in international law at Breslau, had been persecuted by the regime:
My other defender was my student at Breslau, Count Helmuth James
von Moltke. He was indeed the tersest, clearest and most competent
jurist that I knew among my students. His life as a student is long past.
Before the dead I bow as to a role model and teacher. Count He1muth
James von Moltke was a nobleman of both greatness and goodness.
What he did as an English and German lawyer, as defender of the perse-
cuted and despised, belongs to history. He and the Countess, the out-
standing student of Martin Wolff, were true friends of legal science and
of their professors.
I can no longer thank Count Moltke for what he personally did for me
as my defender. . . . But one thing I can still do for Count Helmuth
James von Moltke: I can here publicly offer this modest and loyal tribute
to a German nobleman who died for justiceYo
Karl Strupp stands for those who went into exile. His pre-1933 career was
a brilliant one. As tenured professor at Frankfurt, as coeditor of the Encyclo-
pedia ofInternational Law, as three-time lecturer at The Hague, and as author
of numerous works and writer of numerous contentious opinions, he made a
name for himself in the profession and fought hard for the cause of peace
and reconciliation. III His exile was in part due to his Jewish lineage-Giirke
refers to him as one of the best-known Jewish enthusiasts for the League-
and in part due to his substantive positions.ll 2 Strupp tried to manage as a
visiting professor in Istanbul, but the climate proved bad for his health. In
financial distress, he moved to France where he died shortly before the
German onslaught. He had just received a long sought-after invitation to
teach in New York at Columbia University's Institute for Social Research,
but a heart attack intervened. llS
Strupp's 1934 Hague lectures say little about Nazism directly but rather
wistfully express confidence that even though Germany had left the League
of Nations, it had affirmed its attachment to the cause of peace. They end
with a quotation from the French revolutionary Mirabeau: "one day law will
be the sovereign of the world."ll4 The hardship and frustration that accom-
panied Strupp's exile were far more typical than the successes of the more
prominent few among the emigres.

109 Wengler, HelmuthJames von Moltke (1906-1945),48 FRIEDENSWARTE 297,303 (1948).


110 A. WEGNER, EH~,FOHRUNG IN DIE RECHTSWISSENSCHAFT 3 (1948).
III See the Wiirterbuch des Viilkerrechts und der Diplomatie, which Strupp edited from 1924 to
1929.
112 N. GORKE, supra note 92, at 19, 35.
liS Wehberg, Zum Andenken an Karl Strupp, 40 FRIEDENSWARTE 175, 178 (1940).
114 Strupp, supra note 83, at 586.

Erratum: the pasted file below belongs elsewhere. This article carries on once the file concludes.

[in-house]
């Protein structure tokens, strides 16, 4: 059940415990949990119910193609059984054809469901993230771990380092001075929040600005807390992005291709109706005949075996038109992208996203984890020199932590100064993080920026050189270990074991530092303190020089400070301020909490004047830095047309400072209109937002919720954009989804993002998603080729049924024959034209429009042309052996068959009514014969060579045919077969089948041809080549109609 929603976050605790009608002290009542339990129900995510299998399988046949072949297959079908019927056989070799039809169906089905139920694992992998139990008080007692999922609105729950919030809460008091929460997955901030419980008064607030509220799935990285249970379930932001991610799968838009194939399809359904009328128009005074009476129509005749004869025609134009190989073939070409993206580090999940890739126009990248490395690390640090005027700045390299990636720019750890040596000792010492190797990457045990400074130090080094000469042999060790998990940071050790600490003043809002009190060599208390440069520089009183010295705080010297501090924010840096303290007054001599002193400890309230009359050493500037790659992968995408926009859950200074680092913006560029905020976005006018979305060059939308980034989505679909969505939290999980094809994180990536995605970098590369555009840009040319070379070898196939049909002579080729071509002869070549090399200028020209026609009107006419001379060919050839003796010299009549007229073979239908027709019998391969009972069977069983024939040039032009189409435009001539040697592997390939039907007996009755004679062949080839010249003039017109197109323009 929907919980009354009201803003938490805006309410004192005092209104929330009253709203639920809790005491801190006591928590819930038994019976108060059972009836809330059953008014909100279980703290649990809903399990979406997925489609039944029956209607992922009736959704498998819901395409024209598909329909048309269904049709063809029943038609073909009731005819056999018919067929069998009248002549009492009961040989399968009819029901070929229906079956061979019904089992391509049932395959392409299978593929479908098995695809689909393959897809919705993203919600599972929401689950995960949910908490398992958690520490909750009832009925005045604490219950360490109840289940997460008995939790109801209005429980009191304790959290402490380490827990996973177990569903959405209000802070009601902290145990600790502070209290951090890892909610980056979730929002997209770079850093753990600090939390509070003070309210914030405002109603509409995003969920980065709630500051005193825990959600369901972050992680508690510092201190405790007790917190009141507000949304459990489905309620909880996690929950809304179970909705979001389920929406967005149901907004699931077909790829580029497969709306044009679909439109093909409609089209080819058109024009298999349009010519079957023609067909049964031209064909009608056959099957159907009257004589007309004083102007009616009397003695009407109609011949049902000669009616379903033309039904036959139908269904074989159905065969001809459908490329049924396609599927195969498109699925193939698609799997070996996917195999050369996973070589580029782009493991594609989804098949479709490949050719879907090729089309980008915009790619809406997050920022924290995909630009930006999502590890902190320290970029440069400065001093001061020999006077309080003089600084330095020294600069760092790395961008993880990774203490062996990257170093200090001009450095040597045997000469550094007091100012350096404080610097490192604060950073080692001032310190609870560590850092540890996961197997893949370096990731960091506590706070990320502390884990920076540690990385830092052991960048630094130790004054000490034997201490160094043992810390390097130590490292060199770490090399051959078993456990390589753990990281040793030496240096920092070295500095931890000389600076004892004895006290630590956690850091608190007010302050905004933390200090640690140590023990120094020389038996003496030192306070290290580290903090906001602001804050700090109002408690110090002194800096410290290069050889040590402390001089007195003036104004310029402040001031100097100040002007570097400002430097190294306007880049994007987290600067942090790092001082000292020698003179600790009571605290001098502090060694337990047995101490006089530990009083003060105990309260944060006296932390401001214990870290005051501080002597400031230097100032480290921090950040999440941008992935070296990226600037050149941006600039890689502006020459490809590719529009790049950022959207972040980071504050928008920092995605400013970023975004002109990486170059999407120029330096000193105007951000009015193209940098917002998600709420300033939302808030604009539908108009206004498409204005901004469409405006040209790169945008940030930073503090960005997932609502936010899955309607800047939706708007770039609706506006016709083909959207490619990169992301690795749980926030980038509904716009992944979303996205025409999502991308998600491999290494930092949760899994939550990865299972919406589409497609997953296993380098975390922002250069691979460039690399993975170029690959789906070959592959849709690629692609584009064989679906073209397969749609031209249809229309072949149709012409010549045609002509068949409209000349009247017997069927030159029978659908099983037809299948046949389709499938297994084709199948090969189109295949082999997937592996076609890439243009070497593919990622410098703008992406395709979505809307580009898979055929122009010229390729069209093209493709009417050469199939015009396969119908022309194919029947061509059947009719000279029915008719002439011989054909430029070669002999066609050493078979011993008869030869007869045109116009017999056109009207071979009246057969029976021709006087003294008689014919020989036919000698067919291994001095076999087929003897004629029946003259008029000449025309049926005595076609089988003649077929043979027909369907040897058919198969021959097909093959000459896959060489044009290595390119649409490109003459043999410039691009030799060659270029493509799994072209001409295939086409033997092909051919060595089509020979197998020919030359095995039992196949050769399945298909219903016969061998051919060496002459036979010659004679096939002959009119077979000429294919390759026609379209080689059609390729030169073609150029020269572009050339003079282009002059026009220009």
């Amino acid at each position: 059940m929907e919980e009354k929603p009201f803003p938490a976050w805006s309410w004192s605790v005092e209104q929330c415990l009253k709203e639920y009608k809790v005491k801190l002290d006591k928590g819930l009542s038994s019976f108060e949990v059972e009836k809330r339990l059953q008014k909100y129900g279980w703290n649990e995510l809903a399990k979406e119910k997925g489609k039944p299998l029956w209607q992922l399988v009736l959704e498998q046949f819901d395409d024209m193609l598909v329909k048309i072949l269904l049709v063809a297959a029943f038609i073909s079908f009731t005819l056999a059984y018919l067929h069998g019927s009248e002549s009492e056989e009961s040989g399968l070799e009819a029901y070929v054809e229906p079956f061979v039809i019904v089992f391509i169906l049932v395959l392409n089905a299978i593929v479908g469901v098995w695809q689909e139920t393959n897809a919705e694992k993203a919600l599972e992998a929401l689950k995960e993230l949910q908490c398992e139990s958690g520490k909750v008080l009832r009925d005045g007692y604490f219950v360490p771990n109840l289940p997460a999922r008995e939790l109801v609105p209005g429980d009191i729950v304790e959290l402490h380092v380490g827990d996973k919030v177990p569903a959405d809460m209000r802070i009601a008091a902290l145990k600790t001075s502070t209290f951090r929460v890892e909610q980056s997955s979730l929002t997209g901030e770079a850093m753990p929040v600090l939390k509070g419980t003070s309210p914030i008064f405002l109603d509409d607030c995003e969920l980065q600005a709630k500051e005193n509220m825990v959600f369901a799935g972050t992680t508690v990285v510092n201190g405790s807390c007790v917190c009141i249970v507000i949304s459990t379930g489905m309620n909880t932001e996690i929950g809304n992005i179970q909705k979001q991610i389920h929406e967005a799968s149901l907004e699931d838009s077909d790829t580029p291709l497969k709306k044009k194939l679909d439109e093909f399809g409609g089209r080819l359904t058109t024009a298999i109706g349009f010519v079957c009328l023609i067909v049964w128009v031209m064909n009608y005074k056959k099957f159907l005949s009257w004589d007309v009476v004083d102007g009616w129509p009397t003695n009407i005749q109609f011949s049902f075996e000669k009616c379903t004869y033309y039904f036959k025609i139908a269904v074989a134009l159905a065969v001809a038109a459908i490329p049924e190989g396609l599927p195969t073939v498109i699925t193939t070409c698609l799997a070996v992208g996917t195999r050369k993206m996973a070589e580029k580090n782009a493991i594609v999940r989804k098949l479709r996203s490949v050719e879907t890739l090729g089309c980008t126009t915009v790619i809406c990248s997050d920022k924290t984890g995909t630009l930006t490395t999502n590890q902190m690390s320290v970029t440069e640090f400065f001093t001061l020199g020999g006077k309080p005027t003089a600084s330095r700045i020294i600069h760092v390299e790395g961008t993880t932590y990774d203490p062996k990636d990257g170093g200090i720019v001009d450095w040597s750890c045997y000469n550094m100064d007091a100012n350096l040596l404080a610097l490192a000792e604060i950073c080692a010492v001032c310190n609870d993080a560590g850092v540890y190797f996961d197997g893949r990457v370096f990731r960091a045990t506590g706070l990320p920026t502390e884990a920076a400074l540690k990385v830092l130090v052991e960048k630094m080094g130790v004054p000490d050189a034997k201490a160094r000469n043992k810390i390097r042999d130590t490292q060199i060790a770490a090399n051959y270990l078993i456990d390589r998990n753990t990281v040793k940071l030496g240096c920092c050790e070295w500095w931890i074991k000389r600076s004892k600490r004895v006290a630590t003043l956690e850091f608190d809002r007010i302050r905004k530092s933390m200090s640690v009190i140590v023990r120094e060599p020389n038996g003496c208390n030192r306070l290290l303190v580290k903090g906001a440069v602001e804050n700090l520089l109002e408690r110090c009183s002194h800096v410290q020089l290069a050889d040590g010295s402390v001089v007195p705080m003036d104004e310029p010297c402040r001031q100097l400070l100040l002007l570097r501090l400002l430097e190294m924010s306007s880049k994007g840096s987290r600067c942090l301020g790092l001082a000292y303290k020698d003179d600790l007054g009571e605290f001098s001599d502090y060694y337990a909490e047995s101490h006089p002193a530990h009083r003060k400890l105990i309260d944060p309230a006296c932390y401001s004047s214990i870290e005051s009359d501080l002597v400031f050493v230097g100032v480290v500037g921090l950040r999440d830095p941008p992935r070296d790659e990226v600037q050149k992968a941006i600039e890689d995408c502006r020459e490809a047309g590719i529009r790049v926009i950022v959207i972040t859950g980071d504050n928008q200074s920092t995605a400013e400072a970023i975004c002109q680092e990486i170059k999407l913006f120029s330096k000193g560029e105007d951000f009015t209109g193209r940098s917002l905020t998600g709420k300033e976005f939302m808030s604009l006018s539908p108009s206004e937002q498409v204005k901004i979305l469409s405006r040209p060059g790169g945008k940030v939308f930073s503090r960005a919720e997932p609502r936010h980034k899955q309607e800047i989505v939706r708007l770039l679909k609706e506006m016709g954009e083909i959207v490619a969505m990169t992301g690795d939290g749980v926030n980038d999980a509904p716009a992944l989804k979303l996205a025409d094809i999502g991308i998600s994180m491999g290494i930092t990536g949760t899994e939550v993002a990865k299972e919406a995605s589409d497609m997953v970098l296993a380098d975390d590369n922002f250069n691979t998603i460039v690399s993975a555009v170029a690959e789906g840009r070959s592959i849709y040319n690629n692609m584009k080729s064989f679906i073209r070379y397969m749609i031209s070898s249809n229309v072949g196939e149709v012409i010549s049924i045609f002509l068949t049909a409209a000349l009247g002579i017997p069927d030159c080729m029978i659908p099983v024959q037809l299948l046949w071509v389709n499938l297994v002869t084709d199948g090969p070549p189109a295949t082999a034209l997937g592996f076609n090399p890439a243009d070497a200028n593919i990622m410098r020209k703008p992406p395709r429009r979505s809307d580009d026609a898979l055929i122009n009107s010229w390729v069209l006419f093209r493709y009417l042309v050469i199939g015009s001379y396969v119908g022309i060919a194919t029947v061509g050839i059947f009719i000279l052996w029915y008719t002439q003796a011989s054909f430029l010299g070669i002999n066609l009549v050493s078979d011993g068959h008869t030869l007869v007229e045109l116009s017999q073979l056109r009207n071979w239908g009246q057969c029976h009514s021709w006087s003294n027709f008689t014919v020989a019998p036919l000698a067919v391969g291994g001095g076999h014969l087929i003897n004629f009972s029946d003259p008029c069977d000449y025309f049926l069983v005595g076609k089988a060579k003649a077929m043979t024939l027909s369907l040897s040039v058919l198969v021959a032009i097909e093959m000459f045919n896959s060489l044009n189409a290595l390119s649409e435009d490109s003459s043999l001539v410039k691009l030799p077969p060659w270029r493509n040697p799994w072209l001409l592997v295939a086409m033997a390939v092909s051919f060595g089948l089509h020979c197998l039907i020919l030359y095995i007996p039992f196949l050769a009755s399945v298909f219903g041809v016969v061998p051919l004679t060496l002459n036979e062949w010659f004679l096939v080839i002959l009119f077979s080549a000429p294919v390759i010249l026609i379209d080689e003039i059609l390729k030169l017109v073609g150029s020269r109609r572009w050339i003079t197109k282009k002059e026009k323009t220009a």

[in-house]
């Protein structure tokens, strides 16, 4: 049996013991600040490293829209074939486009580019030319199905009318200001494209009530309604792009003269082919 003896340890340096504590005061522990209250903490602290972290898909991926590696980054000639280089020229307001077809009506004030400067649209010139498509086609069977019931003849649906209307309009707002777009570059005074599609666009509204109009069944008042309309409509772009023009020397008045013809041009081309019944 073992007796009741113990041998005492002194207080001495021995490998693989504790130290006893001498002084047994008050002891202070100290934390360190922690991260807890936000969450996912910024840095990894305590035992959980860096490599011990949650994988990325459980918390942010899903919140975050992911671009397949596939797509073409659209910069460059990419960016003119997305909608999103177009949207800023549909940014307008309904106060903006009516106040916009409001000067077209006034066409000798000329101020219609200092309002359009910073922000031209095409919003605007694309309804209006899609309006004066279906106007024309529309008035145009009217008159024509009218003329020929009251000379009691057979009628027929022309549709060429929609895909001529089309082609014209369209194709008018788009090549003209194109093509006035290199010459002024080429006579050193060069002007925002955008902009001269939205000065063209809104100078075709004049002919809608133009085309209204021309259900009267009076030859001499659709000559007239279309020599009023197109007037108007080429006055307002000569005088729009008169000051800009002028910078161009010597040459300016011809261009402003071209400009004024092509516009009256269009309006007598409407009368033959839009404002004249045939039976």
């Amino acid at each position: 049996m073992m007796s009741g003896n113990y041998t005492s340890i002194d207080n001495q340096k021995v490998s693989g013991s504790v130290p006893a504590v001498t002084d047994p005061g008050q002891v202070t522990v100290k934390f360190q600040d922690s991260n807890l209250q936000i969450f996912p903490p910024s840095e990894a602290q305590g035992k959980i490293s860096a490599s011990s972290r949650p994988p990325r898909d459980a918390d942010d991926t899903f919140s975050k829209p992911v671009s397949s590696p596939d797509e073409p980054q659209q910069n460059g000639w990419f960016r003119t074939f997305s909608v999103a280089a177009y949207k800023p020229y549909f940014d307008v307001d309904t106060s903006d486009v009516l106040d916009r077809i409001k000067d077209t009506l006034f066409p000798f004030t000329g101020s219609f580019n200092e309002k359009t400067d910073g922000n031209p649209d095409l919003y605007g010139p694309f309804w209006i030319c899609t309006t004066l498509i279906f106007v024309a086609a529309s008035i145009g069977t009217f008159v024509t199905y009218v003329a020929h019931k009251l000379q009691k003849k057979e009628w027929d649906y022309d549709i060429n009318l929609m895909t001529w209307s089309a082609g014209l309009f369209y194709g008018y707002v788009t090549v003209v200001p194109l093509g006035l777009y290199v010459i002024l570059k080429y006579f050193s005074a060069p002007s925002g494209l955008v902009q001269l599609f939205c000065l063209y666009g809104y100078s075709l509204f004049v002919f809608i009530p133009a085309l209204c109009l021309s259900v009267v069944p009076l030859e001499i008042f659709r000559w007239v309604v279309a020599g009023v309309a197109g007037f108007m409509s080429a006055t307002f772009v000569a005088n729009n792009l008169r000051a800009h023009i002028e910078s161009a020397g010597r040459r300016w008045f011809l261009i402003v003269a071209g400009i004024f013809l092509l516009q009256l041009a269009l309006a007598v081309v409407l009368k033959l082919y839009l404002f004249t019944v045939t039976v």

1990] INTERNATIONAL LAW IN THE THIRD REICH 683

Rudolf von Laun represents those who withdrew and, without being ac-
tive resisters, did as little as possible for the regime and in fact did little
writing of any sort}!5 It is remarkable that Laun, as a Social Democrat,
survived at all. We know from reliable testimony and letters that he made
several attempts to prevent the appointment of fanatics to the Hamburg law
faculty and sought to help others placed in jeopardy by the regime. His
classroom performances gave as little weight to the new regime as was possi-
ble. But, despite his critical attitude toward Nazism, he refused an invitation
to stay at the Michigan Law School after a visit there in 1934-1935 and
returned to share the perils of his country. His survival enabled him to playa
leading role in the reconstruction of the German international law commu-
nityafter 1945.
Preeminent among those who stayed and carried on without an inward
commitment to the regime was Viktor Bruns. Of all this group, he probably
had the most distinguished record. He was a founder of the Kaiser Wilhelm
Institute and of its journal. His writings were extensive. His participation in
the work of international tribunals and other bodies was important. After
the Nazi seizure of power, Bruns became Chairman of the Committee on
International Law of the Academy for German Law. As such, he repre-
sented the new regime to the rest of the international community and lent
the prestige of his scholarly achievements to that Government. There is
testimony from reliable persons that his sympathies did not lie with the
Government and such opponents of Nazism as Stauffenberg, Wengler and
Jaenicke were his students. lI6 Still, it is not unfair to say that, objectively, he
proved to be the most useful ally the Government had among the members
of the international law community.
Our first case among the enthusiasts or opportunists is that of the devil's
advocate, Carl Schmitt}!7 Here we have a man of great talent, eloquence
and ambition. His rise to the heights of influence had largely to do with his
work in constitutional law, supporting first the insidious attacks on Weimar
institutions by the regimes immediately preceding Hitler's and then the

1I5 On Laun, see Weber, Von Albrecht Mendelssohn-Bartholdy zu Ernst Forsthoff: Die Hamburger
RechtsJakultiit im Zeitpunkt des Machtiibergangs, 1933 bis 1935, in 1 Gantzel, supra note 1, at 166,
171-79. Laun cut back on his teaching of constitutional law, concentrating on international
studies as less controversial; when he did teach constitutional law, he emphasized its historical
aspects. His only written products during the period were bland: Stare Decisis, 25 VA. L. REV. 12
(1938); DER SATZ VOM GRUNDE: EIN SYSTEM DER ERKENNTNISTHEORIE (1942) (on the theory
of knowledge). There are two celebratory volumes on Laun: GEGENWARTSPROBLEME DES IN-
TERNATIONALEN RECHTS UND DER RECHTSPHILOSOPHIE: FESTSCHRIFT FUR RUDOLF LAUN
ZU SEINEM SIEBZIGSTEN GEBURTSTAG (D. Constantopoulos & H. Wehberg eds. 1953);